Theories about presidentialism remain in the shadow of the “Perils of Presidentialism” thesis from Juan Linz. But a lot has changed since he made the case against presidential systems. Governments in nearly every region of the world have adopted some form of Presidential system. Chaisty, Cheeseman and Power have written a work which uses contemporary data to challenge Linz’s thesis. They focus on Presidential systems within multiparty political systems. These are often blended systems which combine elements of proportional representation with the institution of a President. Linz predicted disaster within these political systems. The Presidential system is supposed to work within a clear two-party system. But this work turns these assumptions upside down and looks to see what is inside. It turns out there is quite a bit to examine.
I will admit this is one of those books written by political scientists for political scientists. The authors probably do not expect anyone outside academia to read this book. Its list price for the hardcover is $85 and the kindle costs $79. It is priced for university libraries and students assigned the text for a course. It’s not priced for mass consumption. Thank god for interlibrary loan because this is an expensive read.
That said this is one of those books the character Will Hunting would have said blows your hair back. It dives into a range of countries from multiple political contexts to offer real world contemporary examples. The chapters focus on a Presidential Toolbox which are applicable to multiple political contexts. Nic Cheeseman uses a similar approach in his work How to Rig an Election. The authors break down the Presidential toolkit into five options:
- Legislative Powers
- Cabinet Authority
- Partisan Powers
- Budgetary Authority
- Exchange of Favors
Many of the tools are commonplace with wide acceptance within the democratic community. Legislative, cabinet and budgetary authority belong within the consensual model of democracy favored by Ljiphart. Indeed, many Presidents form supermajority coalitions so they have the power to pass constitutional reforms or cardinal laws. These supermajorities require wide coalitions which are much larger than the typical Westminster Model. Presidents bring new parties into their fold through a combination of legislative priorities, cabinet inclusion and budgetary proposals. The inclusion of different political parties into a Presidential coalition mirrors the consensual model more than the dominance of the Westminster model.
In ways this makes sense because the Presidential model divides the political system into legislative and executive functions. This separation of powers is consensual in nature, however the dominance of a Presidency over the political system has similarities to a Westminster model because it is largely based on majoritarian principles. In an American context, Andrew Jackson leveraged his status as a nationally elected official to dominate politics. He used direct appeals to majoritarianism to justify his partisan policies. But this book focuses on Presidents within a weak partisan position where they rely on the formation of a legislative coalition to retain their effectiveness.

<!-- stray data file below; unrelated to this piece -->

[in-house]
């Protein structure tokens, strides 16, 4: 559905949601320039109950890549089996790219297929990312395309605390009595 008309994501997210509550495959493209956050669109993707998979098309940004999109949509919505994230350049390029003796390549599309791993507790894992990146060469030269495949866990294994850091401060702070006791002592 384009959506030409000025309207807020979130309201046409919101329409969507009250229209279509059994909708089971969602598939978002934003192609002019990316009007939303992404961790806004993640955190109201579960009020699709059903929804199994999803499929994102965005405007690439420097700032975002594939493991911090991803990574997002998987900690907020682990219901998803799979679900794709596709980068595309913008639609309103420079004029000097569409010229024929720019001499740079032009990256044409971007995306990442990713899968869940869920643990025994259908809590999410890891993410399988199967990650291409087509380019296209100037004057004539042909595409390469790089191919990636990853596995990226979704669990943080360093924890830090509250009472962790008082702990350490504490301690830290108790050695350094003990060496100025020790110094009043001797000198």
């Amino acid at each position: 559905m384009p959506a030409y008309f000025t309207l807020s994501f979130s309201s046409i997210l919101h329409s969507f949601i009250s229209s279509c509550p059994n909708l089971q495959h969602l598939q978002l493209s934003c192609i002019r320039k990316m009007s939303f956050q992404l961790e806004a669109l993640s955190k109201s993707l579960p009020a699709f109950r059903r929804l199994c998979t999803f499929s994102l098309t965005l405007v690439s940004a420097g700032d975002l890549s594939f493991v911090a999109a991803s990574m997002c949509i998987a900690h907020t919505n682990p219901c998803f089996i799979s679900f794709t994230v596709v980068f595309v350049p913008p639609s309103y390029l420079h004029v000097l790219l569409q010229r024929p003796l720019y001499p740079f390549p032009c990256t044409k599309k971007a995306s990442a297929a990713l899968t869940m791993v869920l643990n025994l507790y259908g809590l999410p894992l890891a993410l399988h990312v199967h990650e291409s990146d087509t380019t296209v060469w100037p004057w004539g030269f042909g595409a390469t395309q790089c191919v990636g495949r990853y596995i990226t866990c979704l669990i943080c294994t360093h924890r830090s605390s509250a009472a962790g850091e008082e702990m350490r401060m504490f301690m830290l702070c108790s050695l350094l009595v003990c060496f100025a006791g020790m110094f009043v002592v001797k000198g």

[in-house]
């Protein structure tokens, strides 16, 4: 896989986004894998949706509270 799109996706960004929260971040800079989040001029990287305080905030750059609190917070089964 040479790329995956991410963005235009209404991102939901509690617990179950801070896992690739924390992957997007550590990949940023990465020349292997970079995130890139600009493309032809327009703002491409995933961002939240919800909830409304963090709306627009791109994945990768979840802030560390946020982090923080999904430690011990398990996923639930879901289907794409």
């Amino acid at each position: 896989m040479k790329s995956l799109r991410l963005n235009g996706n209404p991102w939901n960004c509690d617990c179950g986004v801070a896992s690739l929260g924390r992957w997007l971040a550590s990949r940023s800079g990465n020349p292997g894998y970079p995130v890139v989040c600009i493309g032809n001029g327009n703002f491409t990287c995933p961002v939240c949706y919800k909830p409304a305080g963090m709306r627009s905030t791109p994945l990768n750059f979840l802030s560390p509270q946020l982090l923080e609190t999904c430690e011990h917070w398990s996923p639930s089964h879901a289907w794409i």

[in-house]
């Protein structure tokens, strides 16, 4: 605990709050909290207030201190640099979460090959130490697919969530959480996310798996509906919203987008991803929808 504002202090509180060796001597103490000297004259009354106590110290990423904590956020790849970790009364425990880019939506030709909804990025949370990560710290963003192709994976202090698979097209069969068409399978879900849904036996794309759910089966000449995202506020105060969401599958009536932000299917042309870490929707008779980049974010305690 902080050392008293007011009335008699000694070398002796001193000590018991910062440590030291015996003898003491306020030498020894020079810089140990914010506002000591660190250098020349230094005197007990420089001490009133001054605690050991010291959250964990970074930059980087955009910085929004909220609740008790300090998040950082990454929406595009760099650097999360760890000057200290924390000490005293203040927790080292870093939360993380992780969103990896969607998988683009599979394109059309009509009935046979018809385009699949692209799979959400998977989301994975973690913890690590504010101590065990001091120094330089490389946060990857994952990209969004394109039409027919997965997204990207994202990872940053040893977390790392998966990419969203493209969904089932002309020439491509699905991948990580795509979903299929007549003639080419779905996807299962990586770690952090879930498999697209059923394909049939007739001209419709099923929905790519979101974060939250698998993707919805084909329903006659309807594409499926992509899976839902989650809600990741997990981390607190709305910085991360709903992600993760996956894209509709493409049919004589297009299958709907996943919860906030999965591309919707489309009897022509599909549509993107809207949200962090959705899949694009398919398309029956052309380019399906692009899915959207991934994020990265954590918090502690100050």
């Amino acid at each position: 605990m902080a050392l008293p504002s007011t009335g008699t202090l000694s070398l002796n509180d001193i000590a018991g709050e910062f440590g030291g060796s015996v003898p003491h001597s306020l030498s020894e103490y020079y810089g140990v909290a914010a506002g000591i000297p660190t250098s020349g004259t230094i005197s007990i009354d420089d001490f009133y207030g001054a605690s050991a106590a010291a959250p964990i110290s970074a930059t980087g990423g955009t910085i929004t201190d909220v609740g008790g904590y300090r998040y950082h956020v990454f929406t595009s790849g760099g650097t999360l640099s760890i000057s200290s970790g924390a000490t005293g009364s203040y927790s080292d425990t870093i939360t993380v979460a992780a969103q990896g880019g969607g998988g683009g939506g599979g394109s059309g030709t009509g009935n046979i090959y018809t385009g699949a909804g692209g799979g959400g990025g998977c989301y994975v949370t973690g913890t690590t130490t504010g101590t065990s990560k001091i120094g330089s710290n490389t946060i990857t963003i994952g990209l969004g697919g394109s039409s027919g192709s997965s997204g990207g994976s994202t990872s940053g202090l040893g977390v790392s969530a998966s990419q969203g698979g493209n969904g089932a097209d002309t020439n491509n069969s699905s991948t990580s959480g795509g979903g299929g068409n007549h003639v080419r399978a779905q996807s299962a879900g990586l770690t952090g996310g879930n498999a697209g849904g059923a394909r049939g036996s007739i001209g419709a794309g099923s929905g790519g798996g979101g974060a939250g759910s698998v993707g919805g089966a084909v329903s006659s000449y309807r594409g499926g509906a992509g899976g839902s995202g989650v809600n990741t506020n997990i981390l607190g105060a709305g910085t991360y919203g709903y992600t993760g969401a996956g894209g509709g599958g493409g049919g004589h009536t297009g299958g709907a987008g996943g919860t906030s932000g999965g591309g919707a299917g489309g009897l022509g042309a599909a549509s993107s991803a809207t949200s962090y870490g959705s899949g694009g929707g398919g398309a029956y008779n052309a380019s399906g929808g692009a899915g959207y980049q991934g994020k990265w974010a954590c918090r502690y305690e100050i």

The authors allow the book to blur the line between democratic governance and the competitive authoritarian systems as described by Levitsky and Way. Presidents use the exchange of favors to effectively bribe politicians to join their political coalitions. This becomes increasingly important within fragmented party systems. It is natural to include party leaders within cabinets in the formation of coalition governments. However, some coalitions require the inclusion of so many parties they cannot include them all within the cabinet. A fragmented party system may actually contribute to Presidential power because the parties become beholden to the President for legislative goals, favors and budgetary concessions. Those outside the coalition deliver nothing for their constituents and remain vulnerable from election to election.
The authors are well-known within the political science community. Professors are likely to be impressed from a reference to this recent work of scholarship. It is unlikely they have taken the time to have read it but the have likely read articles from the authors. Nic Cheeseman and Timothy Power write in some of the journals I read so I have come across their work without necessarily seeking it out. Nic Cheeseman has even been mentioned in the pages of The Economist which shows how mainstream his work has become. This work is essential for those who study presidential systems, but it also has relevance for those who study political institutions. I believe political science is largely based on the study of political institutions, so I find tremendous value as an extension or clarification of many of the grand theories from authors like Huntington, Fukuyama and Dahl.
Finally, this work is surprisingly accessible. There are not complicated formulas which distract from the prose. They include charts, graphs and statistics but they do not perform complex regressions which take up pages simply to explain their methodology. I remember reading Acemoglu and Robinson’s Economic Origins of Dictatorship and Democracy. That was a pain to read with all the econometric formulas and equations. This is written in clear prose that is easy to understand. It is dense but the writers are clear and concise, so it is understandable. And while it may not be available at your local library, you can probably find it through interlibrary loan so take advantage of WorldCat.
jmk, carmel, indiana, email@example.com